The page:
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Saturday, September 15, 2012



Peter Hemmer's poster highlights the Defense Department's participation in National Hispanic Heritage Month. Graphic courtesy of the Defense Equal Opportunity Management Institute 
DOD Artist Creates Hispanic Heritage Month Poster
By Terri Moon Cronk
American Forces Press Service

WASHINGTON, Sept. 14, 2012 - When artist Peter Hemmer channeled his creative process to produce a poster highlighting the Defense Department's participation in this year's National Hispanic Heritage Month, he knew he wanted a one-of-a-kind design.

"I wanted to find something bright, colorful and vibrant," said Hemmer, an illustrator with the Defense Equal Opportunity Management Institute at Patrick Air Force Base, Fla.

"Every observance has challenges built into it," Hemmer said, noting he wanted this year's Hispanic Heritage Month poster to be different and interesting.

Hemmer said he didn't want to repeat what's been done in years past, or produce a poster "that's so specific, it alienates certain subgroups of that ethnic group."

He conferred with DEOMI research editor Dawn Smith to develop ideas for the Sept. 15 to Oct. 15 observance, which is themed, "Diversity United, Building America's Future Today."

The consistent factor Hemmer and Smith found in different Hispanic cultures was vibrant colors, they said.

"In the Hispanic population, some other strong qualities are embracing their past, family, celebration and tradition," Smith added.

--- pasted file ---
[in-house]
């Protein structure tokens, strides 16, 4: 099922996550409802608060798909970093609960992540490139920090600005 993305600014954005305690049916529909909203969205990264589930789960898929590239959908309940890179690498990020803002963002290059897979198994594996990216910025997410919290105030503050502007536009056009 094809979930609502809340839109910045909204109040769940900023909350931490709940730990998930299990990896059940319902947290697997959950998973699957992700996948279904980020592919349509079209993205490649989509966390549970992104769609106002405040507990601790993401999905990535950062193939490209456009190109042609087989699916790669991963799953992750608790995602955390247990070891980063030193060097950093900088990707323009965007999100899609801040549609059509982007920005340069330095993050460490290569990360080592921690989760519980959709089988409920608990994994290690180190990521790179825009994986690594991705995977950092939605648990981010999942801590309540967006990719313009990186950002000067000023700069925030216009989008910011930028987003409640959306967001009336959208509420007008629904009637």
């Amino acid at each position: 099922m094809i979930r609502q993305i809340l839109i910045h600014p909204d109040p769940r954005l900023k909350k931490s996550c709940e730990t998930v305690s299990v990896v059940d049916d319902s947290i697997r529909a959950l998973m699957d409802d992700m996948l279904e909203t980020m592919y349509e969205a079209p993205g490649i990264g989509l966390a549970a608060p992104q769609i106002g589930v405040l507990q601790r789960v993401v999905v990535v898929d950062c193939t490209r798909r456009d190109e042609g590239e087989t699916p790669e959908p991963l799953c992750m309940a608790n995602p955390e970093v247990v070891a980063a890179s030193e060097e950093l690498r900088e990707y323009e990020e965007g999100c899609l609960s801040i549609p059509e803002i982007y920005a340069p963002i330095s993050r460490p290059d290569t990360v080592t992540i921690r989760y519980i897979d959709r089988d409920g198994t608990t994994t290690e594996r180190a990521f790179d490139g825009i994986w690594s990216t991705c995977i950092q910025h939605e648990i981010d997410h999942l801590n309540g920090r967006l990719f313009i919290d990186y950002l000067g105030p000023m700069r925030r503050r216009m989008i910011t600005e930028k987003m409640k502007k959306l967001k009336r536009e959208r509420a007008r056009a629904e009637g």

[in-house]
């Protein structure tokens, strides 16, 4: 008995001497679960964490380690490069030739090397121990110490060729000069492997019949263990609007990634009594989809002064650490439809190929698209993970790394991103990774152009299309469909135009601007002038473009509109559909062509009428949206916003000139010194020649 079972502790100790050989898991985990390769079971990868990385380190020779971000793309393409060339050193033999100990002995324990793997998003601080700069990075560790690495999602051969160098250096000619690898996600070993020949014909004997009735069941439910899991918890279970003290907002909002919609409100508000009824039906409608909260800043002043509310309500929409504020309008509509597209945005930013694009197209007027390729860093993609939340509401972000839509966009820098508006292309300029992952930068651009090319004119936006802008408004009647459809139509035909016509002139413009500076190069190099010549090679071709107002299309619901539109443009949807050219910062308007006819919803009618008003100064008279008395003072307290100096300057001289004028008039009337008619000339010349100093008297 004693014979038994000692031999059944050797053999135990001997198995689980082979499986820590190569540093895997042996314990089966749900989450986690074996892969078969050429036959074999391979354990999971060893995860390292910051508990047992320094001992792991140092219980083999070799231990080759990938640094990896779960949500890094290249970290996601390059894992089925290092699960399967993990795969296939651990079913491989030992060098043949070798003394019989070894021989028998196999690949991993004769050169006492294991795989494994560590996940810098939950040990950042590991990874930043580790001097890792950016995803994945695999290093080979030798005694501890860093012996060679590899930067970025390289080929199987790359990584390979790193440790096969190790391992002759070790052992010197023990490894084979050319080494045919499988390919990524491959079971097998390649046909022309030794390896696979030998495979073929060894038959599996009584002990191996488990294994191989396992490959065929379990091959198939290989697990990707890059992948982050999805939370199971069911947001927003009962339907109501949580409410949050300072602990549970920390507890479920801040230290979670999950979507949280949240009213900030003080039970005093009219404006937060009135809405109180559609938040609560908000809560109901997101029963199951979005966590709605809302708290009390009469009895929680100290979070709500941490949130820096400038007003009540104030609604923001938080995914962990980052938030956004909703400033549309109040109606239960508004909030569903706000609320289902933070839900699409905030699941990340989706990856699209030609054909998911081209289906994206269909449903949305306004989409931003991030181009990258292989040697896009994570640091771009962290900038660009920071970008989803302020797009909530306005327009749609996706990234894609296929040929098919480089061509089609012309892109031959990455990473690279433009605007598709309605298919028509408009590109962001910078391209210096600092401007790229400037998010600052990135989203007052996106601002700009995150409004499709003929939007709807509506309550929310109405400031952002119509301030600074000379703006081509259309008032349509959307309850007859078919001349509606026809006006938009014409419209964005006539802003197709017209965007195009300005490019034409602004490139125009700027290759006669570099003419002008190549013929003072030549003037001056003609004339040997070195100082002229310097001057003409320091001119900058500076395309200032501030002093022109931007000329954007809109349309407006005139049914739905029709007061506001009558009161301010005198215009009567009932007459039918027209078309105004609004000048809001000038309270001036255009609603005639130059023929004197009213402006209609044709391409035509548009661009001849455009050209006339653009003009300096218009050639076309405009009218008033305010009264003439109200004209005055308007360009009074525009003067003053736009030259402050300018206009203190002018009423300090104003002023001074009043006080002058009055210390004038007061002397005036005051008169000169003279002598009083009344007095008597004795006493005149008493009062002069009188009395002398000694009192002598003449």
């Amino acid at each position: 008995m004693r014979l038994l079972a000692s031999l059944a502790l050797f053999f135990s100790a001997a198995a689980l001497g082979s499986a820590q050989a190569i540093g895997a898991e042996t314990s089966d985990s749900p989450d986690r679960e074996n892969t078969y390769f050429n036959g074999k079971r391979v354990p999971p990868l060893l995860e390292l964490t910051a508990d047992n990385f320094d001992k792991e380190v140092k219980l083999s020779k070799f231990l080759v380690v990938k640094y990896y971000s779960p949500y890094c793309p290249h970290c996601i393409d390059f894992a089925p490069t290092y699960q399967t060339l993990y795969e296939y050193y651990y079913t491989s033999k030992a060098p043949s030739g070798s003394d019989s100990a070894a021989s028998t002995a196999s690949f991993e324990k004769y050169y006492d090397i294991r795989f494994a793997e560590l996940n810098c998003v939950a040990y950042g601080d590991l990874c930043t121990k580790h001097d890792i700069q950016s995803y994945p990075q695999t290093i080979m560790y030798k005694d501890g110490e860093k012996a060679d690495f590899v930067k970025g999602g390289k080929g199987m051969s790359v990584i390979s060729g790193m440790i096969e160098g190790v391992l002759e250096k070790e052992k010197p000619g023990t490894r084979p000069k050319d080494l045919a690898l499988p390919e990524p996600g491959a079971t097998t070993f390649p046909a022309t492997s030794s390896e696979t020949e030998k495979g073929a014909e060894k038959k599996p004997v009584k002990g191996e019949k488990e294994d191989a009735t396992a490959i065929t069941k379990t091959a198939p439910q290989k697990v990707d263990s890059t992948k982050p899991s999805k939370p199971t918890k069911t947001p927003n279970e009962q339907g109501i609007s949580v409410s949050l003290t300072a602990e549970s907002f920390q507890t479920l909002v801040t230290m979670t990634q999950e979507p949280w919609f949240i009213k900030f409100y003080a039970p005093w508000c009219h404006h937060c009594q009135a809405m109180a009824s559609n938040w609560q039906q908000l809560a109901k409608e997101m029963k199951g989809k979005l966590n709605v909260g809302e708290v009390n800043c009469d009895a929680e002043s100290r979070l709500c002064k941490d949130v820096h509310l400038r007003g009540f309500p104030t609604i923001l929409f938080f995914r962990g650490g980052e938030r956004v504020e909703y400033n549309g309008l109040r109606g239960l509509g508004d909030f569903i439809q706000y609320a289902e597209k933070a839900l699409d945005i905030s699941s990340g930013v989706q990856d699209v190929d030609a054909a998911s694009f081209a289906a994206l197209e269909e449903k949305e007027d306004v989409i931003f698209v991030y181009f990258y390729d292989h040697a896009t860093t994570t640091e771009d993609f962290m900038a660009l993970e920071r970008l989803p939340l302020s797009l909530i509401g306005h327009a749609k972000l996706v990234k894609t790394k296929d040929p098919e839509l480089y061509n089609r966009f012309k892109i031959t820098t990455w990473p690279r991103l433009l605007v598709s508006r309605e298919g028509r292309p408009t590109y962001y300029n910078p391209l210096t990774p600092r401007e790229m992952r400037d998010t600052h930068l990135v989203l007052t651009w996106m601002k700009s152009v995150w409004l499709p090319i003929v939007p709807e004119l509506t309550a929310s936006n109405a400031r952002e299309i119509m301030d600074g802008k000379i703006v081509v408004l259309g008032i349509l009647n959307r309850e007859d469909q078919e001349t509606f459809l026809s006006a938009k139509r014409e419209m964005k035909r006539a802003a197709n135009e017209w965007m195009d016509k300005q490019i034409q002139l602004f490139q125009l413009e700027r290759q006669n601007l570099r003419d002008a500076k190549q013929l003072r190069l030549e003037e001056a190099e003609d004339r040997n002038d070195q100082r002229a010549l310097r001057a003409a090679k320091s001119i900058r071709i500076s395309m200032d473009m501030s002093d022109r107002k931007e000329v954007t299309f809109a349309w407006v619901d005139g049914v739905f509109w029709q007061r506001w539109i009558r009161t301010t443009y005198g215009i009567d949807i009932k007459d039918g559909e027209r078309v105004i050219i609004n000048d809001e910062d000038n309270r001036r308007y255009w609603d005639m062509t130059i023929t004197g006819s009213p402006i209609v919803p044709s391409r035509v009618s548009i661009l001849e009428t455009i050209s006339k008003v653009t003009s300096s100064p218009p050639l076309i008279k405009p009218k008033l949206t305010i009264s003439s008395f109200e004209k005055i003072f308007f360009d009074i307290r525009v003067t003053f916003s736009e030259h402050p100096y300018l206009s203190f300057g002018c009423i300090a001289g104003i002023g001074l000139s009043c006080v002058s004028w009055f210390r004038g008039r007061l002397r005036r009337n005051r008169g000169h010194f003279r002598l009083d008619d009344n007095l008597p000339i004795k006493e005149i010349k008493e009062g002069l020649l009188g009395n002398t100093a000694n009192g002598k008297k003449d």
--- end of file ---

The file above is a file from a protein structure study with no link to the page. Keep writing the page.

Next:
And through her research for the culturally diverse observance, Smith found a common theme among the many Hispanic cultures: the traditional dress.

"She brought out some pictures of Latina dresses for fiestas, and I was struck by them," Hemmer said. "The more I looked at them, the more I thought about abstract shapes that showed motion. It came together fairly quickly."

In just two days, he said, he was finished with his acrylic abstract creation.

"My thought was that [the observance] encompasses such a huge group of people," Smith said, "we wanted to make sure we used something that spoke to the entire population of Hispanic Americans."

"Observances are designed to enhance cross-cultural awareness for harmony among all our military members, their families and our civilian work force," said Bryan Ripple, DEOMI public affairs officer.

Taking a bit of artistic license, Hemmer felt the poster should embrace the word "American" for Hispanic U.S. citizens.

"Although Hispanic people come from several different countries in the world, we honor them as valued American citizens," Ripple said of the poster's inclusion of the word "American."

"What I like about Pete's posters is they cause you to stop and look at them and contemplate what he's trying to do with his artwork," Ripple said, adding that the poster is made available to all federal government agencies.

An illustrator with DEOMI for more than 11 years, Hemmer said he often uses mixed media to design his creations, from paint and photography to sculpture and calligraphy.

Hemmer's work has become so popular, that DEOMI dedicated a "Diversity Hall" to display 53 framed pieces of his work -- each one measuring 30 inches by 40 inches, Ripple said.

"Doing this job is wonderful for me to be able to use my talent -- not only to create art, but to create art that's useful to other people and furthers DEOMI's mission," Hemmer said. "That's worth something."